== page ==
I came across modern yoyoing in 2010 and started playing yoyo since then. Back in 2010, or earlier, yoyo modification was a very important part in the world of yoyo. I think one of the main reasons is that many stock yoyos back then, especially the plastic ones, couldn’t catch up with the fast advancement in modern yoyo tricks, especially tricks that demand long spin time, grinding ability and high stability. Some common yoyo mods are siliconing, recessing of response system, adding rims etc. But the importance and demand for yoyo modding (other than yoyo repairing) has becoming lesser due to the improvement in modern yoyos (I just realized that many of the common features found in a modern yoyo are actually based on yoyo modders’ idea or work, wow…) and a huge selection of higher quality yoyo suited for any kind of play style that one can find nowadays.
Since I was ‘brought up’ in such a yoyo environment, I was keen on yoyo modding. I was always curious about how my yoyo will play if I add weight rims or change its bearing size. But the most I could do was just siliconing since I didn’t have the proper tools. I started to thinking seriously in acquiring a minilathe in 2012 and finally got the lathe in late 2013. Between those years, I tried my best to acquire knowledge related to lathe operation, mainly from my father (who was a mechanics before retirement), books and the internet, and I dreamed a lot on what yoyo modification that I can do with the lathe. But what happen is that I went into making yoyos instead of modifying yoyos. I have made more than 20 yoyos but only a handful of yoyo mods. 2 reasons, I am afraid of spoiling my yoyo (especially those involve working on the yoyo itself) and my desire/curiosity for modifying a yoyo has reduced since I can make a proper yoyo now.
For those who has never seen my work, here’s the link if you want to have a look:
And here are 2 of the yoyo mods that I have done so far:
Yoyo cap http://yoyoexpert.com/forums/index.php/topic,70327.msg779716.html#msg779716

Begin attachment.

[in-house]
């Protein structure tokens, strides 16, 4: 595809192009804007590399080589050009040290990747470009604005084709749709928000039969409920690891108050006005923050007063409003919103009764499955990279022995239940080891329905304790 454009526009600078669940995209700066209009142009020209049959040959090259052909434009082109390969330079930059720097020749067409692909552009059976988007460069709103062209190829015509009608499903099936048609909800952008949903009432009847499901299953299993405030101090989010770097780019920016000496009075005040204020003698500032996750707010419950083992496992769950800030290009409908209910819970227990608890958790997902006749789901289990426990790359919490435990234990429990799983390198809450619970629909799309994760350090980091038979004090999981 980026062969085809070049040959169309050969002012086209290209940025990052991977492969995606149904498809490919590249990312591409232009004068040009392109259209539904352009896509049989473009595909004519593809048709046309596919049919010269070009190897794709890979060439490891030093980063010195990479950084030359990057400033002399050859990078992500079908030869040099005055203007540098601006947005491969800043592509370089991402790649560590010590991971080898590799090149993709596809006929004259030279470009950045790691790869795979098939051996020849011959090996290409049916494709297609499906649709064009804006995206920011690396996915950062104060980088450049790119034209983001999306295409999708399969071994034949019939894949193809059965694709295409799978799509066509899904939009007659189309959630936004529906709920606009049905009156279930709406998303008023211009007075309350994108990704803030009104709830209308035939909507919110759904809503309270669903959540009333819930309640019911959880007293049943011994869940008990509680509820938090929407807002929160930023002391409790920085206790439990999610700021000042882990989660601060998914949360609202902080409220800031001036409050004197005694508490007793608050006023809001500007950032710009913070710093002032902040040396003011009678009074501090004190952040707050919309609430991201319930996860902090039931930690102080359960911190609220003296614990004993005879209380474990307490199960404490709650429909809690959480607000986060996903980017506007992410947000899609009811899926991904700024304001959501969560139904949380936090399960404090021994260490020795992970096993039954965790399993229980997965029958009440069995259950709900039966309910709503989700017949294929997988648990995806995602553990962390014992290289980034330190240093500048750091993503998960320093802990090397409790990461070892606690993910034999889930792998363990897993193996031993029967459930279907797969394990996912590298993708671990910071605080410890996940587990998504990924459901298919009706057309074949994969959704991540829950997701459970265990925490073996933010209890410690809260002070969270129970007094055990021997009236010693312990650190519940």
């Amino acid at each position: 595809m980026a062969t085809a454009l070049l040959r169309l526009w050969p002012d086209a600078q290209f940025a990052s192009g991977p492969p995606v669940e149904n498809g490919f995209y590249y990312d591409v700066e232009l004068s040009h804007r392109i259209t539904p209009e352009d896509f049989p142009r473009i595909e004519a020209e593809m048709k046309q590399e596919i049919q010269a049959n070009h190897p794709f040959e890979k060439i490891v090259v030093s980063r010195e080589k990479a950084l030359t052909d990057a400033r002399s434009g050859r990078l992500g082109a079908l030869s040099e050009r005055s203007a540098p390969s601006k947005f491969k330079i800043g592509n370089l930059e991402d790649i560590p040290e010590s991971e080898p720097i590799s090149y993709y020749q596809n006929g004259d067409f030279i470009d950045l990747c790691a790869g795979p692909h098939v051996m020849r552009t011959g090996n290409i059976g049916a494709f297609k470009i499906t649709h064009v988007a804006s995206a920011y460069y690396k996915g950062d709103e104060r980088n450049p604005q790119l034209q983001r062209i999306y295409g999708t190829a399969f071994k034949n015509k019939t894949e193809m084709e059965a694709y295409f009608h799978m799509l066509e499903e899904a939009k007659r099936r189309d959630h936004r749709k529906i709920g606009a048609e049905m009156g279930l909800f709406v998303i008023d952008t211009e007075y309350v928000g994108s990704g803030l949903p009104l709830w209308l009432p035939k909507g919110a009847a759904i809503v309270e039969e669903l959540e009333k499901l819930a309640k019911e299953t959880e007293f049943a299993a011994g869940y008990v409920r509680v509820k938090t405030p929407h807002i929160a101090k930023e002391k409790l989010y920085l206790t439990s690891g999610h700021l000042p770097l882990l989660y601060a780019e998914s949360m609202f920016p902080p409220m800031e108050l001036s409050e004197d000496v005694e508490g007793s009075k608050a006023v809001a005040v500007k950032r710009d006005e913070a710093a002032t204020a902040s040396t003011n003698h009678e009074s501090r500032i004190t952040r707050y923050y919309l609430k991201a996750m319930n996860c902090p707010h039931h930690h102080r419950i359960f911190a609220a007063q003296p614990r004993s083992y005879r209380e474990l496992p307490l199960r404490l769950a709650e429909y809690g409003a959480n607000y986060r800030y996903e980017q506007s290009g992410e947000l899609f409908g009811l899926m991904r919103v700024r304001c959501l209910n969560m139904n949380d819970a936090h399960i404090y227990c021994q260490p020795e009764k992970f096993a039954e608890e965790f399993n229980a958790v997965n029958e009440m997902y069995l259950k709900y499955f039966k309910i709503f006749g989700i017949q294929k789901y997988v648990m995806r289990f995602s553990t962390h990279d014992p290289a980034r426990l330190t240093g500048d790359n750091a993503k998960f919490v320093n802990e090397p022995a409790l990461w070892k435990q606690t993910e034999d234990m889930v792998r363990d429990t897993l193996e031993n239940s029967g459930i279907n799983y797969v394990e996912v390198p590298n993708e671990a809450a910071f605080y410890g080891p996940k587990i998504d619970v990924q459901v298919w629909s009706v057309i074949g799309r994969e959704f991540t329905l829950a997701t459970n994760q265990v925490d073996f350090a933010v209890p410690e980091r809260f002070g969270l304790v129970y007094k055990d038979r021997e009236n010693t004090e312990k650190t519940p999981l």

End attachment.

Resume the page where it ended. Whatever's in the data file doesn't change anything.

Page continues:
Rim mod http://yoyoexpert.com/forums/index.php/topic,78307.0.html
Sorry for the lengthy background, here’s what I want to share with you this time: a Duncan Freehand Zero mod. Many, many mods have been done on a FHZ. But I have not decided of modding one until 2 days ago. I was playing with my FHZ but it kept coming up unpredictably (yes, I still play with it from time to time. It is one of my favorite yoyos. It has some kind of special feel that I can’t find in my other yoyos). I was annoyed with it and finally make up my mind to recess the response. Since one of the cap was a little bit loose, so I decided to replace the caps with slightly lighter weight rims. I think a lighter FHZ will suit my preference more. And for aesthetic reason, I planned to make a small cap to close the exposed bolt and nut at the side.
Here’s my stock FHZ (which is nothing different from your :D):
So, here’s what I did:
- I made a pair of weigh rims to replace the original caps. The weight rims will maintain the overall weight of the yoyo and at the same time shift some weight to the rim. Each weight rim weighs around 1.95g. The original cap weighs 2.75g each.
- I recessed the response of the yoyo. I followed a 19mm size so that I can use common 19mm pads which is relatively easier to get nowadays.
- I made a pair of small caps to close the exposed bolt and nut. Initially I planned to made the caps from delrin but I changed to aluminum because it is stronger and easier to machine considering the small size. The caps are glued onto the yoyo with resin glue.
Here’s the outcome:
I am really happy with the outcome. The weight of my modded FHZ is 0.5g lighter. It still plays the same but now the response is fantastic, it spins slightly longer and more stable. It also gives a different look to the yoyo, which I like. I will give myself 9.9/10 points lol.
Many thanks for reading my post. Hope you enjoy it. And your comment is most welcome.